1. Your next orgasm may come from a mushroom.
According to a recent experiment, an unnamed mushroom found in Hawaii has a "fetid odor" powerful enough to cause spontaneous female orgasm. Of the 16 women involved in the experiment, six experienced orgasm, and the other 10 (who received smaller doses) had increased heart rates. (Daily Mail)
2. New study shows that anorexia may actually be a habit.
The research looked at the brains of women who struggle with extreme dieting, and found that when choosing what to eat, the area associated with habitual behavior showed much more activity than in a control group of women. Because it's a habit, and not about a daily choice, the researchers say this might explain why treatments like medication and talk therapy tend to fail. (NYT)
3. John Legend writes candidly about criminal reform.
In anticipation of a massive prison release at the end of the month, the expectant father says we need to make it easier for former prisoners to find work. "Workers remain the backbone of our nation, but for about 70 million Americans with a criminal record, finding employment can be especially difficult," he writes in an opinion piece. (TIME)
4. A human trial for an HIV vaccine is about to begin in the U.S.
Robert Gallo, the scientist who proved that HIV triggered AIDS (in 1984), has been working on this vaccine for the past 15 years. Sixty people will take part in the phase I trial. (Science Alert)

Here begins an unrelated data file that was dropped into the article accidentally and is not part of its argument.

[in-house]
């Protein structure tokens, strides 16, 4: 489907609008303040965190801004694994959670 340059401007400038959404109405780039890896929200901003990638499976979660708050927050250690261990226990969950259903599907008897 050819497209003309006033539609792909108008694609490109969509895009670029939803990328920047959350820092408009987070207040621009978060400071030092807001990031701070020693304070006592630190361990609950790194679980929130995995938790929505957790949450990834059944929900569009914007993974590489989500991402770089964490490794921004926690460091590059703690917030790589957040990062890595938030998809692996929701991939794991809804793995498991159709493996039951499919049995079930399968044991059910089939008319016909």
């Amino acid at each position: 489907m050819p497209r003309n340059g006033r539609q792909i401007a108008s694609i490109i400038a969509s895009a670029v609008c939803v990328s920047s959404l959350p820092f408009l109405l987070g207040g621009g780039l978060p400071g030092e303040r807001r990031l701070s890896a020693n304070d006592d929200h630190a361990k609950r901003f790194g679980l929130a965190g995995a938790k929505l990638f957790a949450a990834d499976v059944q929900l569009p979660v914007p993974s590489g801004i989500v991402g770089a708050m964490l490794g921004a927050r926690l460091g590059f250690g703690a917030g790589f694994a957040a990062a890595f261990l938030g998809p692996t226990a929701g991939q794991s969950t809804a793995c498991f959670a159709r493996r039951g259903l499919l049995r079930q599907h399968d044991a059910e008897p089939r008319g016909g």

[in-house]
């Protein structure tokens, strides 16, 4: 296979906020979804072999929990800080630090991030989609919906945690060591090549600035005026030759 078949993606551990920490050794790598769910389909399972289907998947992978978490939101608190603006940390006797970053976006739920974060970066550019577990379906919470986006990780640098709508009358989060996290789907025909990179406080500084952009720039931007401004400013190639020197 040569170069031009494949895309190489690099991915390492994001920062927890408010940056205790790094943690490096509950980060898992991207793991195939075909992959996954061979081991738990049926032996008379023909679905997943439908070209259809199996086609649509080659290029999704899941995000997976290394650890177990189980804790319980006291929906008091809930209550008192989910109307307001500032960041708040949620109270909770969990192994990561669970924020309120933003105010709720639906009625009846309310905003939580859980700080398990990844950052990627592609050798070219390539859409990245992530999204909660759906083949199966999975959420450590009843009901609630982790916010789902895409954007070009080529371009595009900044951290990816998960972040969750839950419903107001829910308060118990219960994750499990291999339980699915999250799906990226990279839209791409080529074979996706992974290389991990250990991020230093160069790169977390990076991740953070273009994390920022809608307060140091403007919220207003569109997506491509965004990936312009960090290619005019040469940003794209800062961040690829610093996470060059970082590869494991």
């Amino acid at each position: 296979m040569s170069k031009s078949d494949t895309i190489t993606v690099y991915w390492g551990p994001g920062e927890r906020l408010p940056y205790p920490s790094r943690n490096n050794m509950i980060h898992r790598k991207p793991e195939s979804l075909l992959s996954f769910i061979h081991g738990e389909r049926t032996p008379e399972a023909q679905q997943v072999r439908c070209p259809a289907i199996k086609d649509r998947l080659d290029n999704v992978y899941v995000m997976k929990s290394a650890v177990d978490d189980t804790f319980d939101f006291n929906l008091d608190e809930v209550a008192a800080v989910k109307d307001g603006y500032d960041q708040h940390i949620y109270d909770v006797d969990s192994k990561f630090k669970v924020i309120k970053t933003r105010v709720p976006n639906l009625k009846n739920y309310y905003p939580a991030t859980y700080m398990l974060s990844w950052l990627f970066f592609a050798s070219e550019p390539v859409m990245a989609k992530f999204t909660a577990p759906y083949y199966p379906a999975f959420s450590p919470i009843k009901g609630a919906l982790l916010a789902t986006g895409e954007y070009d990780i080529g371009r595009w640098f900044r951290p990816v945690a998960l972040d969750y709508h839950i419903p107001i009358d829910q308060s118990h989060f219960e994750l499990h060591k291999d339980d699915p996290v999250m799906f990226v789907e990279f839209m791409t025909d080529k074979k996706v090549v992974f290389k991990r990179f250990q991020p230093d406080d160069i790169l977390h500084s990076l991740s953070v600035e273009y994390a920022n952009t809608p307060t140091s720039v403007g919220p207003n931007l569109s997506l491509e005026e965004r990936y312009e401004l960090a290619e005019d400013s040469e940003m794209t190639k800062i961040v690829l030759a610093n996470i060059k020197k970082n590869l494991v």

5. Babies born in the summer (June, July, or August) might be healthier than babies born at any other time of the year.
Research published in the journal Heliyon analyzed 450,000 British adults and found that children born in the summer were heavier at birth and taller as adults. (Daily Mail)
6. You might be asked to do a brain scan at your next job interview.
A new study published in Natural Neuroscience found that the way in which different regions of the brain communicate with one another is as unique to an individual as a fingerprint. Moreover, it can be used to predict how smart you really are when it comes to things like problem-solving and reasoning. (WIRED)
7. Earth's gravitational pull is cracking open the moon.
The tidal forces from earth's gravity are causing faults in the lunar crust. Scientists have long known of the gravitational relationship between the moon and the earth, but the notion that our planet is shaping (and, over time, shrinking) the moon is news to everyone. (Space)
8. Survey says: 55 percent of last year's flu victims went to work sick.
This study of 1,500 U.S. office workers found that more than half of them went to work sick, although 90 percent know how the flu virus is spread. Of those who chose to work, half felt pressured to "tough it out," while 25 percent didn't trust a co-worker to handle their work. (Syracuse)
9. How Jessica Koslow created a Category 5 breakfast hurricane that walloped L.A.
Koslow's restaurant, Sqirl in Silver Lake, has the best breakfast bowls and jams west of the Mississippi. (Eater)
10. Climate change will start swallowing small islands faster than we thought.
Low-lying island atolls — which are home to half a million people around the world — are some of the places most immediately threatened by rising sea levels. Now an unsettling new study from the U.S. Geological Survey shows that these vulnerable places could disappear at rates almost double what scientists had previously realized. (Fast Co. Exist)